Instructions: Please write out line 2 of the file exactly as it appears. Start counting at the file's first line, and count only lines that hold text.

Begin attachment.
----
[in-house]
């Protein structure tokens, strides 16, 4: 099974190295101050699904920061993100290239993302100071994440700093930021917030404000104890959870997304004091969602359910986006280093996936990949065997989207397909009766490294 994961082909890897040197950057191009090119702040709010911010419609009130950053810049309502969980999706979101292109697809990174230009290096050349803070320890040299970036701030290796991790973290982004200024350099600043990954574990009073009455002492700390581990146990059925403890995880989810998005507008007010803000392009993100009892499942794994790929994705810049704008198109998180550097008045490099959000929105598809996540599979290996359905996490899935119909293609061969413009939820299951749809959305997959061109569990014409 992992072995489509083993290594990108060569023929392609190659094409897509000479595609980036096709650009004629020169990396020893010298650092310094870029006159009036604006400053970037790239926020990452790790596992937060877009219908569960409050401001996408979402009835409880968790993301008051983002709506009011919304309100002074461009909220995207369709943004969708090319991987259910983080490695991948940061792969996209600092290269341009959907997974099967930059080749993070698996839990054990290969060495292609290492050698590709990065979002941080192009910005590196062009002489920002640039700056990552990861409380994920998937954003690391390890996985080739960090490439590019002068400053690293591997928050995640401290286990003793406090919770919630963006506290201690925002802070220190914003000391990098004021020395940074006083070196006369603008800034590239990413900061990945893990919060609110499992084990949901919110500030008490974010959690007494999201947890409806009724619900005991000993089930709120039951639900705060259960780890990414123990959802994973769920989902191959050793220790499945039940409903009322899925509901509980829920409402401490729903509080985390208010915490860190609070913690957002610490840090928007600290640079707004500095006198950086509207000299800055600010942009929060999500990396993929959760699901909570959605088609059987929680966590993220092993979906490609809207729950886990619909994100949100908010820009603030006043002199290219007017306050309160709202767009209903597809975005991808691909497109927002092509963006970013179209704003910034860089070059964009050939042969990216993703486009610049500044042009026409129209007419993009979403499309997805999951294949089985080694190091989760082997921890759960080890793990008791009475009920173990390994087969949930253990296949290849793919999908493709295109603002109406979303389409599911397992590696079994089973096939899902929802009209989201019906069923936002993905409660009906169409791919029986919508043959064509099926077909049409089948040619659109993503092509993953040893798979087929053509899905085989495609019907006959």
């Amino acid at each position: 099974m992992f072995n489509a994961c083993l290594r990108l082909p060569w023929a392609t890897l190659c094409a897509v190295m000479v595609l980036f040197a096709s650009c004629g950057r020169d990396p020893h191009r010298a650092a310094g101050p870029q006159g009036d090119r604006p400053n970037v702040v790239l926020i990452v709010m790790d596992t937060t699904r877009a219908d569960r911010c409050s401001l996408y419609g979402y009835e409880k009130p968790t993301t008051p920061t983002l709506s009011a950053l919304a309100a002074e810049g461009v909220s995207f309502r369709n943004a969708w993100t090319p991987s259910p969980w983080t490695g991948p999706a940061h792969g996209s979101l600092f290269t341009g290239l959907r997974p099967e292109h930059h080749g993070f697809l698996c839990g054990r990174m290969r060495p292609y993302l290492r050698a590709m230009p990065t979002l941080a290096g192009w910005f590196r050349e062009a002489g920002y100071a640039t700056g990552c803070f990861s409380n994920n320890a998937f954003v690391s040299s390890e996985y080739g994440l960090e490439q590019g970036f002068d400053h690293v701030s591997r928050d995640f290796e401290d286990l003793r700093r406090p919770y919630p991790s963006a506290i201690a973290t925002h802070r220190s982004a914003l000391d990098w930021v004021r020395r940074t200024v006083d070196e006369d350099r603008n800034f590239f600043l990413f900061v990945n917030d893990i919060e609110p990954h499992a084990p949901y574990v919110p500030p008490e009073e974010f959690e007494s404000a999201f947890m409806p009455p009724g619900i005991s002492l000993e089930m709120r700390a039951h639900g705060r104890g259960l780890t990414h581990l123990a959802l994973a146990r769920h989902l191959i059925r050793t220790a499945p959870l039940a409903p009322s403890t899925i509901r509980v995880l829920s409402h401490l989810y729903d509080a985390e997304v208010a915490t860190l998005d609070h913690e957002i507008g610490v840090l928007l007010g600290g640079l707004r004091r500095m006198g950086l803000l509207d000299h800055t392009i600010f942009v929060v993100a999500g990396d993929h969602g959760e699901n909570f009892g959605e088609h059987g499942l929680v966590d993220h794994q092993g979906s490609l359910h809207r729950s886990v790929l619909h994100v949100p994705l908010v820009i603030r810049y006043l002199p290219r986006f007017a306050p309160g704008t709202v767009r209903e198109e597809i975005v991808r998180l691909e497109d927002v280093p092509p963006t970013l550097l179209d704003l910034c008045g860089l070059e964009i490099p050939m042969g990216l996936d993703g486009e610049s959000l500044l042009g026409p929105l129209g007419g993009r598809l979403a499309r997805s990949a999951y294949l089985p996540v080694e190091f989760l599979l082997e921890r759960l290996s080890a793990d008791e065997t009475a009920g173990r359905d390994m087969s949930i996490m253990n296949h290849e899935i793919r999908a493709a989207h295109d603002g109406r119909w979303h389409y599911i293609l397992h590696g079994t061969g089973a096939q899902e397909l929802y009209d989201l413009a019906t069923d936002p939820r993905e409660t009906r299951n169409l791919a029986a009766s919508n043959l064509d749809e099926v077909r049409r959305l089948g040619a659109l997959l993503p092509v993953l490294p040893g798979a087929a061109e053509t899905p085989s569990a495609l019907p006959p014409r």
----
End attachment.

């Protein structure tokens, strides 16, 4: 099974190295101050699904920061993100290239993302100071994440700093930021917030404000104890959870997304004091969602359910986006280093996936990949065997989207397909009766490294 994961082909890897040197950057191009090119702040709010911010419609009130950053810049309502969980999706979101292109697809990174230009290096050349803070320890040299970036701030290796991790973290982004200024350099600043990954574990009073009455002492700390581990146990059925403890995880989810998005507008007010803000392009993100009892499942794994790929994705810049704008198109998180550097008045490099959000929105598809996540599979290996359905996490899935119909293609061969413009939820299951749809959305997959061109569990014409 992992072995489509083993290594990108060569023929392609190659094409897509000479595609980036096709650009004629020169990396020893010298650092310094870029006159009036604006400053970037790239926020990452790790596992937060877009219908569960409050401001996408979402009835409880968790993301008051983002709506009011919304309100002074461009909220995207369709943004969708090319991987259910983080490695991948940061792969996209600092290269341009959907997974099967930059080749993070698996839990054990290969060495292609290492050698590709990065979002941080192009910005590196062009002489920002640039700056990552990861409380994920998937954003690391390890996985080739960090490439590019002068400053690293591997928050995640401290286990003793406090919770919630963006506290201690925002802070220190914003000391990098004021020395940074006083070196006369603008800034590239990413900061990945893990919060609110499992084990949901919110500030008490974010959690007494999201947890409806009724619900005991000993089930709120039951639900705060259960780890990414123990959802994973769920989902191959050793220790499945039940409903009322899925509901509980829920409402401490729903509080985390208010915490860190609070913690957002610490840090928007600290640079707004500095006198950086509207000299800055600010942009929060999500990396993929959760699901909570959605088609059987929680966590993220092993979906490609809207729950886990619909994100949100908010820009603030006043002199290219007017306050309160709202767009209903597809975005991808691909497109927002092509963006970013179209704003910034860089070059964009050939042969990216993703486009610049500044042009026409129209007419993009979403499309997805999951294949089985080694190091989760082997921890759960080890793990008791009475009920173990390994087969949930253990296949290849793919999908493709295109603002109406979303389409599911397992590696079994089973096939899902929802009209989201019906069923936002993905409660009906169409791919029986919508043959064509099926077909049409089948040619659109993503092509993953040893798979087929053509899905085989495609019907006959």